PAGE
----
The importance of creating opportunities for output, including what Swain (1985) has called “pushed output” (i.e., output where the learner is stretched to express messages clearly and explicitly) But many times controlled practice exercises typically result in output that is limited in terms of length and complexity. They do not afford students opportunities for the kind of sustained output for that reason is necessary for second language development. Nevertheless, it’s clear that language production (output) serves to generate better input through the feedback elicited by learners’ efforts at production.

INTERACTION

The process of interaction is described by Long (1983) as "the negotiation of comprehensible input" (p.131). According to this the modification of language is produced during the negotiation of meaning between a native speaker and the learner of the target language. It means that a learner can focus on the language structures (grammar and vocabulary) through a conversation input (questions)-interaction-output using of course questions, prompts and recasts produced and provided by the native speaker. In here “it is through such negotiation for meaning that learners are oriented toward what they understand about the target language and the reality of the target language, or an area of the target language with which the learner is less familiar or unfamiliar” (Long, 1996: 452-453)

To sum up the views shown above and according to Tsui (2001: 121) Input refers to the language used by the teacher, output refers to language produced by learners and interaction refers to the interrelationship between input and output with no assumption of a linear cause and effect relationship between the two.

CONCLUSION

Despite of certain kinds of disagreement in relation to the acquisition of a language there is not any doubt about the importance of Input in it. Wong, «we cannot ignore the fact that learners need access to abundant amounts of comprehensible input in order for acquisition to happen» (2005, p. 34).

Therefore, researchers and teachers have become interested in the role of output in the SLA field with the emphasis on the development of communicative competence in the CLT classroom.

But how we can get a balance between these three main aspects input, output and interaction in the learning or acquisition of a second language: researches on L2 learning and instruction reveals that to be successful learners need both rich and varied input in the target language and opportunities to use the language (VanPatten, 2003) While Krashen (2003) is right that input is key, research by Swain (1995, 2005) and others reveals the importance of output and interaction as well. Swain (1993) suggested that output does at least four things, by giving learners chances for meaningful language practice, helping move them from semantic to syntactic processing, providing opportunities for them to develop and test hypotheses in their learning, and generating responses from others that they interact with, which can in turn help them (re)process their own output. In Lessard-Clouston (2007)SLA What It Offers ESL/EFL Teachers short, appropriate input of different types is great, but output is necessary, too.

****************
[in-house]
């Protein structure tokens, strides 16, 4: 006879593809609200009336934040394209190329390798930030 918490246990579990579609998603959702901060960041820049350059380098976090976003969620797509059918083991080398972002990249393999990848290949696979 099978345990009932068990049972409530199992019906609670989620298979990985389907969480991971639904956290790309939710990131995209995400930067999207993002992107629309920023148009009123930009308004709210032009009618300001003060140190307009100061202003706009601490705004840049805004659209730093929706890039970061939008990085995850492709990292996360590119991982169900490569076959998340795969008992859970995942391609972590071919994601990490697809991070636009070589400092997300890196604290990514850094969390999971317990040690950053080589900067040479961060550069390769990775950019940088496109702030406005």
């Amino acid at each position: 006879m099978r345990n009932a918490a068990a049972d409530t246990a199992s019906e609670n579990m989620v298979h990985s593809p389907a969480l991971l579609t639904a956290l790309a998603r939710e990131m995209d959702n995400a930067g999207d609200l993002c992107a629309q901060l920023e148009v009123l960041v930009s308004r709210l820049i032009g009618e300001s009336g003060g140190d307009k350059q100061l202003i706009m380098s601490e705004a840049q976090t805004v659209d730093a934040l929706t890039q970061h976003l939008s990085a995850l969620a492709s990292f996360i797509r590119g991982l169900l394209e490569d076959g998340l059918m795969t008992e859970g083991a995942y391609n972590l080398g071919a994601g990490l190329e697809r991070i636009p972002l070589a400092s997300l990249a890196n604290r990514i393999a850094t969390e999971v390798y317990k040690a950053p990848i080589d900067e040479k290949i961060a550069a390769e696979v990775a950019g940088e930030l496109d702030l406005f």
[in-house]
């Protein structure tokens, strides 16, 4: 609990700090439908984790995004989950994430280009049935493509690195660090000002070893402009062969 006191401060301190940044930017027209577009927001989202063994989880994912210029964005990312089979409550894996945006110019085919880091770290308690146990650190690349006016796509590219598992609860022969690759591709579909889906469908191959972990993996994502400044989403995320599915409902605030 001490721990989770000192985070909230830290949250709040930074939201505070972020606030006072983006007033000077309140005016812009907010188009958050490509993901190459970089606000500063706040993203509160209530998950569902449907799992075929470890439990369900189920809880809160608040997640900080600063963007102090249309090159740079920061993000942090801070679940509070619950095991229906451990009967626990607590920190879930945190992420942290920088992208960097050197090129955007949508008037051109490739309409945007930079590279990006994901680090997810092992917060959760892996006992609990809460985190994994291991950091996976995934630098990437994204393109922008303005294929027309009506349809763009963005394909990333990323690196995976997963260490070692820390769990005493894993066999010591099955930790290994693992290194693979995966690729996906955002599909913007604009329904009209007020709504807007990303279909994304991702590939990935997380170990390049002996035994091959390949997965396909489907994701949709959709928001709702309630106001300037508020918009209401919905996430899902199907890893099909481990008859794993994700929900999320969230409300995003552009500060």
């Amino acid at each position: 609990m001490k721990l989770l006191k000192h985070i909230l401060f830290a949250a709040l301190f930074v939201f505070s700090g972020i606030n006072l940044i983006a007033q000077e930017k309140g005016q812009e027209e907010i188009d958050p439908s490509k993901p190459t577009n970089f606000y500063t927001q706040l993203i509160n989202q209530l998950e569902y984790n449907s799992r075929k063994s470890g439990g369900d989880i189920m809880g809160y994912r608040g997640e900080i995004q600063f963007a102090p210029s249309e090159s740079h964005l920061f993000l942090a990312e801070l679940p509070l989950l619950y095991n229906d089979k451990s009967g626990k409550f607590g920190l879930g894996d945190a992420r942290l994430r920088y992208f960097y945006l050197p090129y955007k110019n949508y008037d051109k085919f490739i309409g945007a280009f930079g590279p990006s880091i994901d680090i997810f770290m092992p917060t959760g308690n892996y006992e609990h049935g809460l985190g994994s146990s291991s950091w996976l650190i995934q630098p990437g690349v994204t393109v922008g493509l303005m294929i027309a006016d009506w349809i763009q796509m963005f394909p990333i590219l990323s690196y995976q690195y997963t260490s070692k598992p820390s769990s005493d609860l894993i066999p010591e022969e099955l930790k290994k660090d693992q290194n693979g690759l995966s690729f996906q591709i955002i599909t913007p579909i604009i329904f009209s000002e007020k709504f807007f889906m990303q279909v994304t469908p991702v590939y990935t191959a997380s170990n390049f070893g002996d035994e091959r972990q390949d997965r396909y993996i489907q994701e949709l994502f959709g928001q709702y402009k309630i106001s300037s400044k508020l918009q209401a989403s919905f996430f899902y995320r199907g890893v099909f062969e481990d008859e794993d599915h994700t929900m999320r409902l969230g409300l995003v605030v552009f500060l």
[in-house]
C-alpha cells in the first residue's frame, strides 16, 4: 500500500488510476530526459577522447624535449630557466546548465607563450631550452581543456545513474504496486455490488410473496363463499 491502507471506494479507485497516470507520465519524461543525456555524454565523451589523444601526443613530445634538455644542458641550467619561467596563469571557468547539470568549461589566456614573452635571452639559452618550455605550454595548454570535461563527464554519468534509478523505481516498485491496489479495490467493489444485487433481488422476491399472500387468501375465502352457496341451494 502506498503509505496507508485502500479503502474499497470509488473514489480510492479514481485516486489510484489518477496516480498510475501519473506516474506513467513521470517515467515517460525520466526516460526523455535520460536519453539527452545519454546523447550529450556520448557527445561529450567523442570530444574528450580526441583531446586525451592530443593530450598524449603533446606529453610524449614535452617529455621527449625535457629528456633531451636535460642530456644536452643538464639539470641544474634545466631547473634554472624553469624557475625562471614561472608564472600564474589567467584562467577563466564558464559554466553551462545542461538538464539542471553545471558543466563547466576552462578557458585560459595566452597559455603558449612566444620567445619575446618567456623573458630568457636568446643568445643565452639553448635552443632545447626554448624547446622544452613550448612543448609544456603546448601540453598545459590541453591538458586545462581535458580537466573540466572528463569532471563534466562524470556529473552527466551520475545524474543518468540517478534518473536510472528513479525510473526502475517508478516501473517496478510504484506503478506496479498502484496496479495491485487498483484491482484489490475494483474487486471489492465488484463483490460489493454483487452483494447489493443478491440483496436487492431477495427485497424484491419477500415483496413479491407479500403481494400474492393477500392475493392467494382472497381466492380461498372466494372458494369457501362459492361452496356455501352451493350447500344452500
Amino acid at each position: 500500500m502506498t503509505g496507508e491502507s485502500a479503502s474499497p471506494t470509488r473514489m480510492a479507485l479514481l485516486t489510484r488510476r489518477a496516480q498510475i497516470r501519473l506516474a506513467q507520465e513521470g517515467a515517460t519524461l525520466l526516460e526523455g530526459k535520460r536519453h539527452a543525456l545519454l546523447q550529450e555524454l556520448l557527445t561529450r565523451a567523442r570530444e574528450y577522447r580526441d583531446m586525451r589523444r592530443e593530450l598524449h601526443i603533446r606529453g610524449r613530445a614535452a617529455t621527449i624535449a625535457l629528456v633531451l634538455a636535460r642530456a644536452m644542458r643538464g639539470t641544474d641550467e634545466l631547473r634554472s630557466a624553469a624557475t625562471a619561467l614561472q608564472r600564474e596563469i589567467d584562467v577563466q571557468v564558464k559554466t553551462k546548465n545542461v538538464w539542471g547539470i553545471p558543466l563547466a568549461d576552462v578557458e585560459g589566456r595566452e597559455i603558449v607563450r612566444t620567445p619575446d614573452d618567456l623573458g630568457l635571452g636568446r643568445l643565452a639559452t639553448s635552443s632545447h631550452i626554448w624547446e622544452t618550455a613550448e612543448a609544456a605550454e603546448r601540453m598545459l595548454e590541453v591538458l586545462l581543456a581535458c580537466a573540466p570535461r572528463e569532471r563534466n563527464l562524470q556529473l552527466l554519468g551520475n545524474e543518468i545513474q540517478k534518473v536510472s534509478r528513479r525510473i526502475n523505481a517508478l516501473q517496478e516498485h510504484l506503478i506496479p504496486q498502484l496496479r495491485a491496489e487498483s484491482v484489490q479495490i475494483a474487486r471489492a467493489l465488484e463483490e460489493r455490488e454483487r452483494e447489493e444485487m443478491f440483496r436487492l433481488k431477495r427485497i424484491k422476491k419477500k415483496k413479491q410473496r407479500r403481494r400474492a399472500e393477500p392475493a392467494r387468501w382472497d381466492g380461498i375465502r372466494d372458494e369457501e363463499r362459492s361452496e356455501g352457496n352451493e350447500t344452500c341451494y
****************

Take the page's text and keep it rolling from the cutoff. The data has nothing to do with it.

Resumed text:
SLA researchers Gass and Mackey (2006) build on input and output in outlining their interaction hypothesis, observing that in interaction both positive and negative feedback is an important component in students’ second language learning. So the implications here are that learners need to be provided with rich input in class or in every different context, opportunities for output (both written and spoken) and interaction in practice (DeKeyser, 2007), and helpful feedback on their L2/FL use.

I strongly believe that this interrelation is necessary to acquire or learn a language. To conclude we have to understand that anybody learn in the same way but if is taking into account that offering big possibilities to see, to listen and to produce the target language by interacting as much as possible is how a person would be proficiency.

BIBLIOGRAPHY

[1] Ellis, N. C. (2002). Reflections on frequency effects in language processing. Studies in Second Language Acquisition.
[2] Krashen, S. (1985). The input hypothesis: Issues and implications. London, Longman.
[3] Long, M. H. (1985). “Input and second language acquisition theory”
[4] Pica, T. (1994). “Research on Negotiation: What Does It Reveal About Second Language Learning Conditions, Processes, and Outcomes?” Language Learning
[5] Swain, M. (1985). Communicative competence: Some roles of comprehensible input and comprehensible output in its development. In S. M. Gass & C. G. Madden (Eds.), Input in second language acquisition Rowley, MA: Newbury House.
[6] Tsui, A. (2001) Classroom Interaction. In R. Carter & D. Nunan (eds.) The Cambridge Guide to Teaching to Speakers of Other Languages. Cambridge: Cambridge University Press.
[7] VanPatten, B. y Cadierno, T. (1993). ”Explicit instruction and input processing”, en Studies in Second Language Acquisition.

WEB READING

[1] Input Processing in Second Language Acquisition: A Discussion of Four Input Processing Models. Teachers College, Columbia University, Working Papers in TESOL & Applied Linguistics, 2008, Vol. 8, No. 1
http://journal.tc-library.org/ojs/index.php/tesol/article/viewFile /359/260